Twilio Is Still Valuable, Despite its Fall

  • Twilio (TWLO) stock fell hard as the pandemic eased and growth went out of fashion.
  • The company’s ability to turn communications into measurable data is still valuable.
  • Twilio will prove its value in the current inflationary environment.
The Twilio (TWLO) logo is seen on a smartphone. Twilio is a cloud communications platform as a service company based in San Francisco, California.
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Twilio (NYSE:TWLO) stock investors know now that life comes at you fast.

All the things that made Twilio a pandemic star are now coming back as liabilities. The big growth of 2021 is no longer in fashion. Neither are operating losses. Helping people work from home looks bad when what people most want is to get out of the house.

As a result, Twilio stock is down 62% from the start of 2022. It was recently trading for about $102 a share. This makes reporters like me who predicted a turnaround in January, and again in April, appear foolish.

Take what I say next with a grain of salt because I’ve been wrong before. But I suspect what’s happening has more to do with the stock market than with Twilio. I admit it was overvalued. It may now be undervalued.

Ticker Company Price
TWLO Twilio $102.65

TWLO Stock: Growth With Losses

Twilio makes application program interfaces (APIs) that let companies move all their communications onto the internet, then measure and manage the results as they would any other internet activity.

This has produced stellar growth. For the quarter ending in March, Twilio reported revenue of $875 million, up 48% from a year earlier. But the loss expanded slightly year over year, to $221 million from $205 million. Stock sales meant a slightly narrower per share loss, $1.23 against $1.24.

Had Twilio’s research and marketing costs not jumped 37%, most of that loss could have been eliminated. Twilio is now guiding to second quarter revenue of $912 million to $922 million, and a non-GAAP loss of just $35 million to $40 million. Slower growth upset some traders, while smaller losses pleased others. Twilio is down 11% since earnings, while the Nasdaq is down 7%.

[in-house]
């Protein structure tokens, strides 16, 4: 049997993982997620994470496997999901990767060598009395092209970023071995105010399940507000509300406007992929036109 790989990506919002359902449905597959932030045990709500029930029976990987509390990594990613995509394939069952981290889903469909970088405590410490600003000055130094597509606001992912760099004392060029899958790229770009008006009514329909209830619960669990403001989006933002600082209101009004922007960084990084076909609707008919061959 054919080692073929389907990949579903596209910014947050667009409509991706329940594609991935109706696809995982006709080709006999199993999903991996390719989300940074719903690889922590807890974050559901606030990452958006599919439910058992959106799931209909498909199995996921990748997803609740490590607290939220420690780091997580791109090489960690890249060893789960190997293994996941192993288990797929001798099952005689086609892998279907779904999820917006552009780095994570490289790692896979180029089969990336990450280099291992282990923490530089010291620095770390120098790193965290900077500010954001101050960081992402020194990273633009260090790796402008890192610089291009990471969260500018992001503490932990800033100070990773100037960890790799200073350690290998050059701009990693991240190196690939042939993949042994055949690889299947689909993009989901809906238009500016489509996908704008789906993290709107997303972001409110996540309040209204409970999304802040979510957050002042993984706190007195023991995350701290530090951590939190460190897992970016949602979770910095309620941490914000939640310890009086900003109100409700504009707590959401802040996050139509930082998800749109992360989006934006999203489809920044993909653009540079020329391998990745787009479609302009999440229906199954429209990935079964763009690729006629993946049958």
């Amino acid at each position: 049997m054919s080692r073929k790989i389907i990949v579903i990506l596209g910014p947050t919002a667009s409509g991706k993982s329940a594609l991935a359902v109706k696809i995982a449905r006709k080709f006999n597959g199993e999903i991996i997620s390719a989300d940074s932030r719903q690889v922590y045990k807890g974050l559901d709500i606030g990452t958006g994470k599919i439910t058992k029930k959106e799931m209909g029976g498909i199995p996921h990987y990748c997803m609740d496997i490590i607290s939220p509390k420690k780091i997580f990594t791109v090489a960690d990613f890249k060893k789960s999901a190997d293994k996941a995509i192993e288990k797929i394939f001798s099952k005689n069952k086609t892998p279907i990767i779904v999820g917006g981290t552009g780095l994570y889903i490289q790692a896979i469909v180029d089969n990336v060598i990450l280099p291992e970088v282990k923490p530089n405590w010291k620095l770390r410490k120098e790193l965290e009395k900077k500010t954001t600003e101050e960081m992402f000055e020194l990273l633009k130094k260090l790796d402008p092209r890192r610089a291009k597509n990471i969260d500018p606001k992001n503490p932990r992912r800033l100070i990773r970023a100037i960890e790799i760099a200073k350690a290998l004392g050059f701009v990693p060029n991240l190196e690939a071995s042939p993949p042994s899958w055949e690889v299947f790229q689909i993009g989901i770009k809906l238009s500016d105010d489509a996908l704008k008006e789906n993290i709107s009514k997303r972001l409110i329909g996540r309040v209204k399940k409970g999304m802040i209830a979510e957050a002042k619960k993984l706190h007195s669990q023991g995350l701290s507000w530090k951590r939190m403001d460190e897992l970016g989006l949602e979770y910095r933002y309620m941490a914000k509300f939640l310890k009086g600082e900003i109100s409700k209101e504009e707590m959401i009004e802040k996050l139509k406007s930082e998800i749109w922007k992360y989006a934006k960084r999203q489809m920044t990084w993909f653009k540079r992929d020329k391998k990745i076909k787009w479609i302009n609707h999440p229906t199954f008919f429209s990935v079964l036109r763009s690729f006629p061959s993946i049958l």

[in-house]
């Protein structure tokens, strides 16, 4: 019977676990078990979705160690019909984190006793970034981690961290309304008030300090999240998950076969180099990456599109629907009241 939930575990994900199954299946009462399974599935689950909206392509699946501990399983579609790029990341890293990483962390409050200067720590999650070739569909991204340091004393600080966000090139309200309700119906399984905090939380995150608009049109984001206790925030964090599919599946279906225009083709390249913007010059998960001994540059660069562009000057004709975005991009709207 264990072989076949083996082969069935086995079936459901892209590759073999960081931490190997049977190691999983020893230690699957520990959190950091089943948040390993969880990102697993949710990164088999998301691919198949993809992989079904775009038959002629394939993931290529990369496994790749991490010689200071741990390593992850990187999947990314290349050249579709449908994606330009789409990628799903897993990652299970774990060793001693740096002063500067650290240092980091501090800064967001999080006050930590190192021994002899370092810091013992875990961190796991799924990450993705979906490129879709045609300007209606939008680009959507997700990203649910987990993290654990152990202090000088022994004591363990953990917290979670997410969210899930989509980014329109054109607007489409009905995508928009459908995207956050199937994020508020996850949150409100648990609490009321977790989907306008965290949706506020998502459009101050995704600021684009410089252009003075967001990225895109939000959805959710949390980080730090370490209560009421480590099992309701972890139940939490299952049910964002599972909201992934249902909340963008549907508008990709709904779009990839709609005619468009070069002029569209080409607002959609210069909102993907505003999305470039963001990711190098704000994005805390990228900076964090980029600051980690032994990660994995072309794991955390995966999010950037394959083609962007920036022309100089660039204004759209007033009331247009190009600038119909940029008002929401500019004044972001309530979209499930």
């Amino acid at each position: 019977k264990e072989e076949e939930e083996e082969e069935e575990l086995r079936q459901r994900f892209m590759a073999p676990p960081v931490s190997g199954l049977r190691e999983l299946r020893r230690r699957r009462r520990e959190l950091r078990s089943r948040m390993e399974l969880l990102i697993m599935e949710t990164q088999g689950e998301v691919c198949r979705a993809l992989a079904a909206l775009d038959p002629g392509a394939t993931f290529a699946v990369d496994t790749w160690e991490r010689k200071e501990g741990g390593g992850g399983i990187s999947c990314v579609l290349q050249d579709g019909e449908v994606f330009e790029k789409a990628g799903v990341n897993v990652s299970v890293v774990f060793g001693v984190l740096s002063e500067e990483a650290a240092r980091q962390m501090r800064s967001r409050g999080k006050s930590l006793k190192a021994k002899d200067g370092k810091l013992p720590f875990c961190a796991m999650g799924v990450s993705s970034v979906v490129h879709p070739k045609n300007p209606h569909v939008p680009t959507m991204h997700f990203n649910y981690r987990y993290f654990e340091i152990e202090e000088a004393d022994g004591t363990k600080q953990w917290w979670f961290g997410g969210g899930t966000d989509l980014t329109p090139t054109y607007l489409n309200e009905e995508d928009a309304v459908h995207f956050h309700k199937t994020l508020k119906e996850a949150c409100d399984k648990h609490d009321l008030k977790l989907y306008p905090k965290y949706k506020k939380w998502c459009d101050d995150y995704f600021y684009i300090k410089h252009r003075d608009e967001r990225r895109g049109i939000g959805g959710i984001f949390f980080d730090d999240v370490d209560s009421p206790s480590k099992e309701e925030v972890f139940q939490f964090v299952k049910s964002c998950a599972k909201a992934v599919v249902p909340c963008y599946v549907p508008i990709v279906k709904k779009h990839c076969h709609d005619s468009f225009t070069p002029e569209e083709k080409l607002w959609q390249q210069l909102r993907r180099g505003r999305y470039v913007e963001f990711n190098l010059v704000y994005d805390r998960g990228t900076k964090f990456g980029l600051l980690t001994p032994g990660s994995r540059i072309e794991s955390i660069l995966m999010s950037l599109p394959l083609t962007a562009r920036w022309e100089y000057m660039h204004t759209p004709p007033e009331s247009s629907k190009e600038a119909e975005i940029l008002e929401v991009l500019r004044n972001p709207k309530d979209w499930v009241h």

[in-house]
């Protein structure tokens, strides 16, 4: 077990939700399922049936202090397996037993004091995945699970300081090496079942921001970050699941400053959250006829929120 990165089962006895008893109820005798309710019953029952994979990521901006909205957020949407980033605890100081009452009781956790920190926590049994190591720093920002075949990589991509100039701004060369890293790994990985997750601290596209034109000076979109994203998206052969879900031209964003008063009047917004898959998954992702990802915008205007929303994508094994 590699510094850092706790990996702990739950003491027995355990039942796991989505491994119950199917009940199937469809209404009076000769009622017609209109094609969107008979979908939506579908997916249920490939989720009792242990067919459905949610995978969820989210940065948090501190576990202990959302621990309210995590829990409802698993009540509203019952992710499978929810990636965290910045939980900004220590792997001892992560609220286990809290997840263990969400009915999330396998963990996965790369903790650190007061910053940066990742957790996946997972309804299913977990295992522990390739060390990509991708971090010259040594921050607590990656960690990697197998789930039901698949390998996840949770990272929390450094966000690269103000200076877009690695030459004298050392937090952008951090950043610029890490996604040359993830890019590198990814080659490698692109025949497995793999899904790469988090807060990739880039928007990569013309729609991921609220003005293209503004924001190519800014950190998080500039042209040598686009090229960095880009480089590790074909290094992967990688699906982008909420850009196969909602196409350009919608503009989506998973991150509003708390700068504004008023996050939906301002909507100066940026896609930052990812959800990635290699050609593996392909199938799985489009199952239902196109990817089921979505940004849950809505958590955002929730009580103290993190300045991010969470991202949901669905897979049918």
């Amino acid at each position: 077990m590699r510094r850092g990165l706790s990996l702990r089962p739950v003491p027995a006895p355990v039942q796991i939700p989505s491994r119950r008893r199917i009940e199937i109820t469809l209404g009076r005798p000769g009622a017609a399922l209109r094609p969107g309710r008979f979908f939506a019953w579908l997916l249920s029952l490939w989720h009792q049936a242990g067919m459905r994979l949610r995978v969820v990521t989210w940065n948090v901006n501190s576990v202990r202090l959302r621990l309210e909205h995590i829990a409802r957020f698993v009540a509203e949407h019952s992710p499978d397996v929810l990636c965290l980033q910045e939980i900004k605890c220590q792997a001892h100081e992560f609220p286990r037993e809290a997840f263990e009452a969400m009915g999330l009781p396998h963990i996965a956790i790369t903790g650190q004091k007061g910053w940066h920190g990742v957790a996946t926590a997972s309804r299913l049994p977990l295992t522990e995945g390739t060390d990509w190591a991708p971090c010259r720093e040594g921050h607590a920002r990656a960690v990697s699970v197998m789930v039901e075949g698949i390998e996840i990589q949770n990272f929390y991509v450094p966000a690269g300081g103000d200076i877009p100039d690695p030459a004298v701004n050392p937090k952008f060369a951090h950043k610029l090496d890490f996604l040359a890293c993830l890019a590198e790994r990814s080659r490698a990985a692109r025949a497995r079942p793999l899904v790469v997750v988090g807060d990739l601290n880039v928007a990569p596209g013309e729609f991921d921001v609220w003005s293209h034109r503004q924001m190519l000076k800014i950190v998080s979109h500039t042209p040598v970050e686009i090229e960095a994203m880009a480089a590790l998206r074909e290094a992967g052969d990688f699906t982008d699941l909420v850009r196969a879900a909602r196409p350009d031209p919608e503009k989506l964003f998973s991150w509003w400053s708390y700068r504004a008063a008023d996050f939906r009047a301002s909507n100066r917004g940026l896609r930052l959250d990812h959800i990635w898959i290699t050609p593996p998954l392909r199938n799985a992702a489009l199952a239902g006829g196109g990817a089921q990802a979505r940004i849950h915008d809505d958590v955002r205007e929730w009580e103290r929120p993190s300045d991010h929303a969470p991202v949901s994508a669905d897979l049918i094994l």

Analysts are also listening to the market’s mood, taking down their price targets. Wells Fargo (NYSE:WFC) now sees TWLO stock worth $225/share in a year. Oppenheimer has it at $320, Cowen  at $300.

This would sound better if Twilio stock weren’t at nearly $400/share last July.

Changing the Narrative

Changing the narrative requires maintaining growth while keeping down expenses. This happens to be what Twilio is selling its customers. But it’s easier to say than do. The number of active Twilio accounts grew just 14% in the last quarter. Organic growth was just 42%. The rest came from acquisitions Zipwhip, which adds text messaging to Twilio’s API, and Segment, which manages data from the API.

Over time, creating more value from Twilio’s data stream should mean cost-free growth and (dare I say it) a profit. That’s why, even while lowering its price target, Goldman Sachs (NYSE:GS) still wants investors to buy Twilio stock. At Tipranks, Twilio is still a strong buy, with 20 of 22 analysts telling investors to buy the dip. 

ARK Invest’s Cathie Woods is still buying. In-app communications, letting restaurants or delivery services tell you when your food will arrive, is now a thing thanks to Twilio.

The Bottom Line on TWLO Stock

Inflation first demands cost cuts. Then it demands efficiency.

Technology that improves efficiency, like that of Twilio, will prove its worth in this inflationary environment. Having proven itself to investors last year, it is now proving itself to customers.

With its market cap of $18.8 billion, TWLO stock is now selling for just 6 times its expected 2022 sales of $3.1 billion. Rising costs for people and gas should only encourage companies to seek solutions from technology. Twilio data will now join its APIs in providing those solutions.

I can’t tell you when the turn in Twilio is going to come. I just know it will. If it can just narrow its second-quarter loss, as management anticipates, the turn could come soon.

On the date of publication, Dana Blankenhorn held no positions in stories mentioned in this article. The opinions expressed in this article are those of the writer, subject to the Publishing Guidelines.

Dana Blankenhorn has been a financial and technology journalist since 1978. He is the author of Technology’s Big Bang: Yesterday, Today and Tomorrow with Moore’s Law, available at the Amazon Kindle store. Write him at, tweet him at @danablankenhorn, or subscribe to his Substack.

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